New Zealand Superannuation Fund

New Zealand Superannuation Fund

Country: New Zealand

Established: 2003

US$ Billion: $12.1

Origin: Non-commodity

Firm Investment Style: Index

Entity Structure: Investment Fund

Transparency Rating: 10

Established under the New Zealand Superannuation and Retirement Income Act 2001, the New Zealand Superannuation Fund (Fund) was created to partially provide for the future cost of funding New Zealand Superannuation payments. Like many countries around the world, New Zealand has an aging population, with the number of retired people expected to double by 2050.

The Crown plans to allocate around $2 billion a year to the Fund over the next 20 years. It is a Crown-Owned fund financed by capital contributions from the Government.

The Fund is governed by a separate Crown entity called the Guardians of New Zealand Superannuation. All decisions relating to the business of the Guardians are made under the authority of the Board of the Guardians of New Zealand Superannuation.

News and Updates

N.Z. Superannuation Fund ends agreements with ING, Smartshares
Bloomberg states, " The New Zealand Superannuation Fund, which manages money the government will use to help pay future pensions, has ended agreements with ING (NZ) Ltd. and Smartshares Ltd. to reduce costs. The Auckland-based fund will manage these mandates internally, giving it greater flexibility and utilize its own resources, it said in a statement posted on its Web site. New Zealand Superannuation had NZ$13.1 billion ($8.6 billion) under management at May 31."
read more: Bloomberg

Super Fund to divest from cluster bomb companies
The article states, "the New Zealand Superannuation Fund will announce in December which investments it is pulling out because of their involvement in the manufacture of cluster bombs. Fund chief executive Adrian Orr said the divestments would cover a range of small and large companies, making up a very small part of the fund's $14.5 billion worth of investments. The announcement would coincide with the signing of an international treaty banning cluster bombs. New Zealand was among 111 countries that in Dublin, Ireland, adopted a draft treaty banning cluster bombs."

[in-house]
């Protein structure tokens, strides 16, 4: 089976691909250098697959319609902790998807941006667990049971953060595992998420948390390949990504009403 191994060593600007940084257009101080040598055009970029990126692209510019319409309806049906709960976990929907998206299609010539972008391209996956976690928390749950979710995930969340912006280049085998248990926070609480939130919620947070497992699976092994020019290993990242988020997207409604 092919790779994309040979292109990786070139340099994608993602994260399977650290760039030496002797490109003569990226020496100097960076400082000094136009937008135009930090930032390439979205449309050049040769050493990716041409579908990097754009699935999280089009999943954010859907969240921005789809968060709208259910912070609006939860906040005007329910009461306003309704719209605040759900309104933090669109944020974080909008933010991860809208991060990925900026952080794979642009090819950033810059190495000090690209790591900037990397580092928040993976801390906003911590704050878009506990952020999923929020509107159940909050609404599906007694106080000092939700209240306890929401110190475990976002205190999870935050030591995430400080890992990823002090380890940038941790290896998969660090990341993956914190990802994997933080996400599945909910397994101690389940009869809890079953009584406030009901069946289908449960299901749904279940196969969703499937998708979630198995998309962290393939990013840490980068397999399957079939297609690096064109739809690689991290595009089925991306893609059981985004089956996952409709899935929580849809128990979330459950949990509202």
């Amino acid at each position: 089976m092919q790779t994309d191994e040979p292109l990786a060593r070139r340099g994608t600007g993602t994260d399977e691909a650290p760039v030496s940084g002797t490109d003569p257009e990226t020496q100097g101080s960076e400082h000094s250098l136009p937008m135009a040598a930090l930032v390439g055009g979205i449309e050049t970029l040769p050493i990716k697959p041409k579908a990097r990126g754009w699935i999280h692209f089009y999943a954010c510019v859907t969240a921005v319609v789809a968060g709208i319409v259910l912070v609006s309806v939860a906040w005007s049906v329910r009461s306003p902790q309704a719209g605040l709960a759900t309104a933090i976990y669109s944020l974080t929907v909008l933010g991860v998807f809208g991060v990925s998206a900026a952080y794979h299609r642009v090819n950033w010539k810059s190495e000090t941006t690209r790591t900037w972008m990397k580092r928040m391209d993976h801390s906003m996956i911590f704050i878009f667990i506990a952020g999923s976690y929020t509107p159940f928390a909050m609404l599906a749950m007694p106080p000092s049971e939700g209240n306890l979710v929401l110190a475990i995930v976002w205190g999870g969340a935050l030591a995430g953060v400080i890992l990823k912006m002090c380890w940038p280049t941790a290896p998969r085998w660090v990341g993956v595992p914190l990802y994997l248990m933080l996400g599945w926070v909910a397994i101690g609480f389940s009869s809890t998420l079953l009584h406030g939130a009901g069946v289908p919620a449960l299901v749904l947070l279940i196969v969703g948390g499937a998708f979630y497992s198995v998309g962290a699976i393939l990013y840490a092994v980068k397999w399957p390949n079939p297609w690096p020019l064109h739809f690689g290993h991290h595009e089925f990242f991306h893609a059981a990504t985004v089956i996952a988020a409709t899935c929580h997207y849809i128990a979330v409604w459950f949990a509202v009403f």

read more: National Business Review

New Zealand Pension Fund Should Invest 40% at Home, National Party leader John Key says
New Zealand's state-run pension fund should invest as much as 40 percent of its money in New Zealand assets and companies, National Party leader John Key said. National will amend legislation that oversees the NZ$14.5 billion ($9 billion) New Zealand Superannuation fund to allow the Finance Minister to set the target, Key said in a statement on the party Web site. National leads the governing Labour Party in opinion polls ahead of the Nov. 8 election.
read more: Bloomberg

Chief investment officer, Paul Dyer fired after $860 million income drop
The investment chief for the Government's New Zealand Superannuation Fund has been made redundant less than a month after the fund revealed that the past seven months have been the worst in its four-year history. Now, the fund is being restructured and the position of chief investment officer Paul Dyer is being eliminated. Mr Dyer had been with the Super Fund since 2004, when he left his position as chief investment officer at AMP Capital Investments.
read more: The New Zealand Herald

Superannuation fund's ROA forecast down by $1.5b
The treasury this morning revealed that the Crown's operating balance for the seven month period to January 31 was a deficit of $394 million -as much as $4.2 billion away from the forecast surplus of $3.8 billion. The super fund's returns on its assets, which include international shares, were $1.5 billion lower than forecast over the seven month period, ACC's were $700 million short and the Earthquake Commission's were $300 million below.
read more: The New Zealand Herald

Kiwi diplomats urge fund to remove investments in weapons
Disarmament and Arms Control Minister Phil Goff urged the New Zealand Superannuation fund to pull investments from companies making cluster bombs if efforts to ban the devices were successful. The investments involving cluster bombs currently reside in America and Europe.


New Zealand

1. All figures quoted are from official sources, or, where the institutions concerned do not issue statistics of their holdings, from other publicly available sources.

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